How many of you have watched videos featuring a popular chef whipping up a dessert, or a lost puppy being rescued? I know I’m not alone in saying that watching these types of compelling, engaging, and short videos has led to experimenting in the kitchen, sewing a simple face mask, learning a new dance move, and playing with the idea of adopting a new pet. Videos have made an impact on how we learn things for daily living and are essential for our young ones who tend to be more engaged and focused on short lessons via this medium. Why have more and more educators turned to video?
- sparks interest and compels viewers to anticipate learning something new.
- keeps viewer attention for extended blocks of time.
- immerses the viewer in an experience outside of the traditional classroom setting.
- communicates ideas that can be paused, reviewed, and replayed.
- can be reviewed often to deepen understanding of a new skill or concept.
- has a variety of uses including for presentations, training, and tutorials.
Besides using video from outside sources, which don’t always meet specific instructional needs, educators are learning to create their own videos to teach new concepts and skills. This is especially beneficial with blended learning and distance teaching.
Each teacher knows their own students and there will be times that the best way to reach them is through personalized instructional videos. Teachers record themselves teaching the concept or skill, working through processes and steps that they know their students will understand. After all, most classes have a working relationship that involve different personalities that have learned to collaborate and interact.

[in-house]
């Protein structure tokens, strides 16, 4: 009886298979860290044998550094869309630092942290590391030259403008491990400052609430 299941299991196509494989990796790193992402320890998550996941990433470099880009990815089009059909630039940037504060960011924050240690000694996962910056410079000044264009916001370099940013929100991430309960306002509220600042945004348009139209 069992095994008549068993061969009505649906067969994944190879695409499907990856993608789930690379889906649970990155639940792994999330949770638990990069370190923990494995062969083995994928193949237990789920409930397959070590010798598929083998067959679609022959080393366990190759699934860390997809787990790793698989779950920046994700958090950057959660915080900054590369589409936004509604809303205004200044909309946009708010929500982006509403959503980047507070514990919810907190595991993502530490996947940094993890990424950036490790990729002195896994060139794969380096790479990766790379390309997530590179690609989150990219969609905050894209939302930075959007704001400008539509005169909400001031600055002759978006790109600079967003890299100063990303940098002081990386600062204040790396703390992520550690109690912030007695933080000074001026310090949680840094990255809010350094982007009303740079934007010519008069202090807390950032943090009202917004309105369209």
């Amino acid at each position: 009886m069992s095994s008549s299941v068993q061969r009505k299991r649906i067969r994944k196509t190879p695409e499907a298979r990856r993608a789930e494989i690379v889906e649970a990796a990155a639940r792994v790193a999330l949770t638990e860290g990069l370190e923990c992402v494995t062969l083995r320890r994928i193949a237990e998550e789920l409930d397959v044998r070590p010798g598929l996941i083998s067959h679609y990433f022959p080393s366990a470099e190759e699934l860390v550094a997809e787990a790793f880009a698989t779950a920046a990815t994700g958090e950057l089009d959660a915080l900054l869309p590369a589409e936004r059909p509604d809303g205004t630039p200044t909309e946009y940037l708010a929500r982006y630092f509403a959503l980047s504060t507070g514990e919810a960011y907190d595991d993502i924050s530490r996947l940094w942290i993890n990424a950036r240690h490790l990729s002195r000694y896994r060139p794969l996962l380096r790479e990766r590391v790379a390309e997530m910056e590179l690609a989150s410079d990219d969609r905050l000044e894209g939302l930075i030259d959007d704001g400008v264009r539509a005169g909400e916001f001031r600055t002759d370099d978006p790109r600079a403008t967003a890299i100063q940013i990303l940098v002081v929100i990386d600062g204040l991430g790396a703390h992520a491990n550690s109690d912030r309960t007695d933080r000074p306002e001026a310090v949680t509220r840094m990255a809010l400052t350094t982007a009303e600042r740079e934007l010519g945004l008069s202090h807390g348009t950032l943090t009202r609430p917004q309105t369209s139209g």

One way to record instruction is through screencasting, recording everything that happens on a screen including audio, images, objects, and mouse movements. For example, Khan Academy uses screencasting for their short and simple instructional videos. Many companies have created annotation-capable tools meant for interactive boards, such as MimioStudio classroom software, that includes screen recording features.
Of course, there is always room for creativity in providing personalized instructional videos, especially for younger learners who thrive on easy-to-follow, short videos. Depending on the class, images and background music can also make or break a student’s total engagement in the video. Teachers can now have more control of the content, visual cues, audio, and pacing of instruction with video creation software such as MimioMoovly.
With either screen recording or video creation, the focus is student learning and understanding. Currently, distance learning and teaching may be seen more as a necessity because of stay-at-home directives in most areas. But, providing instruction from afar, such as with blended learning environments or flipped learning strategies, may become commonplace. Videos will have a much greater part in instructional planning in the future. Why not start now?